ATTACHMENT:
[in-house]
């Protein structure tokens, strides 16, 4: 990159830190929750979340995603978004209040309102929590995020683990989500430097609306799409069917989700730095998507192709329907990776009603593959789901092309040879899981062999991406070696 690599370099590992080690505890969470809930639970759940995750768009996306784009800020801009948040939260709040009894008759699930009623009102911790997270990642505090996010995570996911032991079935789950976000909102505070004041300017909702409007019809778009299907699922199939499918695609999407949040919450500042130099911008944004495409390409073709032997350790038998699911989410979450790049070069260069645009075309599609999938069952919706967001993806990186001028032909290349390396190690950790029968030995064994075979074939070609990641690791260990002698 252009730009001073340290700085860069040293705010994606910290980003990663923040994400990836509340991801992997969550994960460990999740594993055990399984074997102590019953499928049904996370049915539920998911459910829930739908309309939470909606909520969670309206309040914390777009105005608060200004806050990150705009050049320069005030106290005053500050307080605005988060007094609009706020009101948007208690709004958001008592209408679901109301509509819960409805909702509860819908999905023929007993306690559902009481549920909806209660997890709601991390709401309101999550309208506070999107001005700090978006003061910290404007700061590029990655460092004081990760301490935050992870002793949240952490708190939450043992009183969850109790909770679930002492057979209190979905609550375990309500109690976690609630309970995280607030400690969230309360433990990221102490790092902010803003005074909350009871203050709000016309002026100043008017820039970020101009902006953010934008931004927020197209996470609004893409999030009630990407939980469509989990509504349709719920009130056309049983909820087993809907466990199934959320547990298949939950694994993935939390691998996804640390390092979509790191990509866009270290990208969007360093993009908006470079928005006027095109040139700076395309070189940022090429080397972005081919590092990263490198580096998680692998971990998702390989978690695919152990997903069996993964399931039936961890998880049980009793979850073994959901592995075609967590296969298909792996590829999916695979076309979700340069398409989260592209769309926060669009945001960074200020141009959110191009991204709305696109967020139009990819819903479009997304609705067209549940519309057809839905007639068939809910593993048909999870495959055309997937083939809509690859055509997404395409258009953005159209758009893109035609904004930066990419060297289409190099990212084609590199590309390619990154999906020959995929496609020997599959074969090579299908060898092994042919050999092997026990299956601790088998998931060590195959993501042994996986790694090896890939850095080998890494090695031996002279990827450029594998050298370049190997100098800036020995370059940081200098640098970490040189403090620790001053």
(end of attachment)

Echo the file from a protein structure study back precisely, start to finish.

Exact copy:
[in-house]
């Protein structure tokens, strides 16, 4: 990159830190929750979340995603978004209040309102929590995020683990989500430097609306799409069917989700730095998507192709329907990776009603593959789901092309040879899981062999991406070696 690599370099590992080690505890969470809930639970759940995750768009996306784009800020801009948040939260709040009894008759699930009623009102911790997270990642505090996010995570996911032991079935789950976000909102505070004041300017909702409007019809778009299907699922199939499918695609999407949040919450500042130099911008944004495409390409073709032997350790038998699911989410979450790049070069260069645009075309599609999938069952919706967001993806990186001028032909290349390396190690950790029968030995064994075979074939070609990641690791260990002698 252009730009001073340290700085860069040293705010994606910290980003990663923040994400990836509340991801992997969550994960460990999740594993055990399984074997102590019953499928049904996370049915539920998911459910829930739908309309939470909606909520969670309206309040914390777009105005608060200004806050990150705009050049320069005030106290005053500050307080605005988060007094609009706020009101948007208690709004958001008592209408679901109301509509819960409805909702509860819908999905023929007993306690559902009481549920909806209660997890709601991390709401309101999550309208506070999107001005700090978006003061910290404007700061590029990655460092004081990760301490935050992870002793949240952490708190939450043992009183969850109790909770679930002492057979209190979905609550375990309500109690976690609630309970995280607030400690969230309360433990990221102490790092902010803003005074909350009871203050709000016309002026100043008017820039970020101009902006953010934008931004927020197209996470609004893409999030009630990407939980469509989990509504349709719920009130056309049983909820087993809907466990199934959320547990298949939950694994993935939390691998996804640390390092979509790191990509866009270290990208969007360093993009908006470079928005006027095109040139700076395309070189940022090429080397972005081919590092990263490198580096998680692998971990998702390989978690695919152990997903069996993964399931039936961890998880049980009793979850073994959901592995075609967590296969298909792996590829999916695979076309979700340069398409989260592209769309926060669009945001960074200020141009959110191009991204709305696109967020139009990819819903479009997304609705067209549940519309057809839905007639068939809910593993048909999870495959055309997937083939809509690859055509997404395409258009953005159209758009893109035609904004930066990419060297289409190099990212084609590199590309390619990154999906020959995929496609020997599959074969090579299908060898092994042919050999092997026990299956601790088998998931060590195959993501042994996986790694090896890939850095080998890494090695031996002279990827450029594998050298370049190997100098800036020995370059940081200098640098970490040189403090620790001053």